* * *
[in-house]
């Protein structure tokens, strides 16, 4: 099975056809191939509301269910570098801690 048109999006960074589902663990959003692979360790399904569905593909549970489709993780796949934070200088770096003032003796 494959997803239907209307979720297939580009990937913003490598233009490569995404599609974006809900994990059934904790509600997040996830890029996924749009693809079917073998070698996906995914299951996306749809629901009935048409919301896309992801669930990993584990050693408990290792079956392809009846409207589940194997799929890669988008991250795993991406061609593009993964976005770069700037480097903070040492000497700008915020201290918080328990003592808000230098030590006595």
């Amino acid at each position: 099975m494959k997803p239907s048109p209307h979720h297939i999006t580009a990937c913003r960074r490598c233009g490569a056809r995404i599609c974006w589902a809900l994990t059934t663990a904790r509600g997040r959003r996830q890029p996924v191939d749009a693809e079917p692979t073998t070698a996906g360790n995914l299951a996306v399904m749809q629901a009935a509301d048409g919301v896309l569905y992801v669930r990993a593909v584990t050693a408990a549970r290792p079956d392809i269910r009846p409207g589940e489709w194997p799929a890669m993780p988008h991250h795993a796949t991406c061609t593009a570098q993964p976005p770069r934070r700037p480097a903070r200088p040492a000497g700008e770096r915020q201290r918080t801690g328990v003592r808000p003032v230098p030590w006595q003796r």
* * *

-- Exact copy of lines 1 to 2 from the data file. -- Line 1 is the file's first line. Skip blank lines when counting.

[in-house]
């Protein structure tokens, strides 16, 4: 099975056809191939509301269910570098801690 048109999006960074589902663990959003692979360790399904569905593909549970489709993780796949934070200088770096003032003796 494959997803239907209307979720297939580009990937913003490598233009490569995404599609974006809900994990059934904790509600997040996830890029996924749009693809079917073998070698996906995914299951996306749809629901009935048409919301896309992801669930990993584990050693408990290792079956392809009846409207589940194997799929890669988008991250795993991406061609593009993964976005770069700037480097903070040492000497700008915020201290918080328990003592808000230098030590006595």